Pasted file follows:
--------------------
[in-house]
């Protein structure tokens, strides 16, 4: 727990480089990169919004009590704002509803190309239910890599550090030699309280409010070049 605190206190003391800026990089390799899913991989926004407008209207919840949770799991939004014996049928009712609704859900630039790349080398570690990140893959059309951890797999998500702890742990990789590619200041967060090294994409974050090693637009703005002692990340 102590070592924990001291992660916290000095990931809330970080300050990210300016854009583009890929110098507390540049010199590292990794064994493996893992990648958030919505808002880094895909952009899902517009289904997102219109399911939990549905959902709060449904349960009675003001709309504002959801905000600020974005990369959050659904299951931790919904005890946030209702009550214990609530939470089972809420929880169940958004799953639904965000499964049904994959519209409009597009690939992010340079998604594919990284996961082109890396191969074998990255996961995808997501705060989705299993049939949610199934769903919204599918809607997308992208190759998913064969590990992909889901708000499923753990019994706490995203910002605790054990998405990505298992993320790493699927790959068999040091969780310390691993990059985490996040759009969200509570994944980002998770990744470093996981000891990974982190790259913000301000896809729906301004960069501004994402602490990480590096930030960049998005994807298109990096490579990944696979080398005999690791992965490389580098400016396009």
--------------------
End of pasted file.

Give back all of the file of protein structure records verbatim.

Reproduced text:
[in-house]
């Protein structure tokens, strides 16, 4: 727990480089990169919004009590704002509803190309239910890599550090030699309280409010070049 605190206190003391800026990089390799899913991989926004407008209207919840949770799991939004014996049928009712609704859900630039790349080398570690990140893959059309951890797999998500702890742990990789590619200041967060090294994409974050090693637009703005002692990340 102590070592924990001291992660916290000095990931809330970080300050990210300016854009583009890929110098507390540049010199590292990794064994493996893992990648958030919505808002880094895909952009899902517009289904997102219109399911939990549905959902709060449904349960009675003001709309504002959801905000600020974005990369959050659904299951931790919904005890946030209702009550214990609530939470089972809420929880169940958004799953639904965000499964049904994959519209409009597009690939992010340079998604594919990284996961082109890396191969074998990255996961995808997501705060989705299993049939949610199934769903919204599918809607997308992208190759998913064969590990992909889901708000499923753990019994706490995203910002605790054990998405990505298992993320790493699927790959068999040091969780310390691993990059985490996040759009969200509570994944980002998770990744470093996981000891990974982190790259913000301000896809729906301004960069501004994402602490990480590096930030960049998005994807298109990096490579990944696979080398005999690791992965490389580098400016396009």